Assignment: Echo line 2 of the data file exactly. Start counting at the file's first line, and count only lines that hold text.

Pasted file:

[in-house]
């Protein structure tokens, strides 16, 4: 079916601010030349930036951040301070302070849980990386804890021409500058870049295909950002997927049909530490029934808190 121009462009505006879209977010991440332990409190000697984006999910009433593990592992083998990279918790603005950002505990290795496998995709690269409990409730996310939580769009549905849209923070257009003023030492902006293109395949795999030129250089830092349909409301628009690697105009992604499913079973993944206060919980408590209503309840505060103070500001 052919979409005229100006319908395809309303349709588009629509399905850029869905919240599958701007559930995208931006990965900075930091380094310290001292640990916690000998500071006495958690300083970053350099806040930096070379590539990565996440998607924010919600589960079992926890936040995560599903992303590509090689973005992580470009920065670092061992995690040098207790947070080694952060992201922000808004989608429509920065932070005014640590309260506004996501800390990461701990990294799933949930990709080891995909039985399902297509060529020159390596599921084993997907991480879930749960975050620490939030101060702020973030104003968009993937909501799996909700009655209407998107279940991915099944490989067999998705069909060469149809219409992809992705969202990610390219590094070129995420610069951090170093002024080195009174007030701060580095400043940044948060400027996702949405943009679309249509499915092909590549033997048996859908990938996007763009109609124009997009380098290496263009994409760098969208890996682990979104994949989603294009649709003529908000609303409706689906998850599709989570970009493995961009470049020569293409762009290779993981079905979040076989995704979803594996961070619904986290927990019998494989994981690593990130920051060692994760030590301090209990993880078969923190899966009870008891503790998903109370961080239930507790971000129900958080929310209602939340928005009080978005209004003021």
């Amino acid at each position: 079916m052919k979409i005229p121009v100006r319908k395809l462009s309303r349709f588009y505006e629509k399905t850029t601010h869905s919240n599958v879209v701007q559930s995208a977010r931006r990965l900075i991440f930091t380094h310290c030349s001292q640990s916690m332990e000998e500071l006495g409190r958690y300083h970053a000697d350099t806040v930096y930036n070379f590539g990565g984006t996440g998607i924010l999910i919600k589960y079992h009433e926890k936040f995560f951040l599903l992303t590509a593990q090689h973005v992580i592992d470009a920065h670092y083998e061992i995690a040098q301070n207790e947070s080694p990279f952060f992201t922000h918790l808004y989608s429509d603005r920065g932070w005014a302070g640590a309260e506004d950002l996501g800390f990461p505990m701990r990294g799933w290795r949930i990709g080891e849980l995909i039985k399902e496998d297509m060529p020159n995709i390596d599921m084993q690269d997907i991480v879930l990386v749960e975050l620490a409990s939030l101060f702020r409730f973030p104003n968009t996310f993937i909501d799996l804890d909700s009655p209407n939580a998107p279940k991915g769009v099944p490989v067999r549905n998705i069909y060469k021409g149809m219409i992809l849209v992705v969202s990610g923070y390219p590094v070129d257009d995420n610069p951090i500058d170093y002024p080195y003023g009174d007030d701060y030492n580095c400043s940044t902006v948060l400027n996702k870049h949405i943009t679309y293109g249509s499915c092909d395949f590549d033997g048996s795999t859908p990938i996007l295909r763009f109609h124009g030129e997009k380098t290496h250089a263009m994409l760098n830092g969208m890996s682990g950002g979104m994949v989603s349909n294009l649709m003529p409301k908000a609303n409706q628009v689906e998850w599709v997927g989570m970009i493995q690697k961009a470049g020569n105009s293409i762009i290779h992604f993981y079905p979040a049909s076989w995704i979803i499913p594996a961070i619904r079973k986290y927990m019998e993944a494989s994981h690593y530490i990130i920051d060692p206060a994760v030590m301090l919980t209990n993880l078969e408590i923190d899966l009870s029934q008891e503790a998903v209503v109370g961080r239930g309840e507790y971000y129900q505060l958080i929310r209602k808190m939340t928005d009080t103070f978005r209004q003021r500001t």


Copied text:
């Protein structure tokens, strides 16, 4: 079916601010030349930036951040301070302070849980990386804890021409500058870049295909950002997927049909530490029934808190 121009462009505006879209977010991440332990409190000697984006999910009433593990592992083998990279918790603005950002505990290795496998995709690269409990409730996310939580769009549905849209923070257009003023030492902006293109395949795999030129250089830092349909409301628009690697105009992604499913079973993944206060919980408590209503309840505060103070500001 052919979409005229100006319908395809309303349709588009629509399905850029869905919240599958701007559930995208931006990965900075930091380094310290001292640990916690000998500071006495958690300083970053350099806040930096070379590539990565996440998607924010919600589960079992926890936040995560599903992303590509090689973005992580470009920065670092061992995690040098207790947070080694952060992201922000808004989608429509920065932070005014640590309260506004996501800390990461701990990294799933949930990709080891995909039985399902297509060529020159390596599921084993997907991480879930749960975050620490939030101060702020973030104003968009993937909501799996909700009655209407998107279940991915099944490989067999998705069909060469149809219409992809992705969202990610390219590094070129995420610069951090170093002024080195009174007030701060580095400043940044948060400027996702949405943009679309249509499915092909590549033997048996859908990938996007763009109609124009997009380098290496263009994409760098969208890996682990979104994949989603294009649709003529908000609303409706689906998850599709989570970009493995961009470049020569293409762009290779993981079905979040076989995704979803594996961070619904986290927990019998494989994981690593990130920051060692994760030590301090209990993880078969923190899966009870008891503790998903109370961080239930507790971000129900958080929310209602939340928005009080978005209004003021």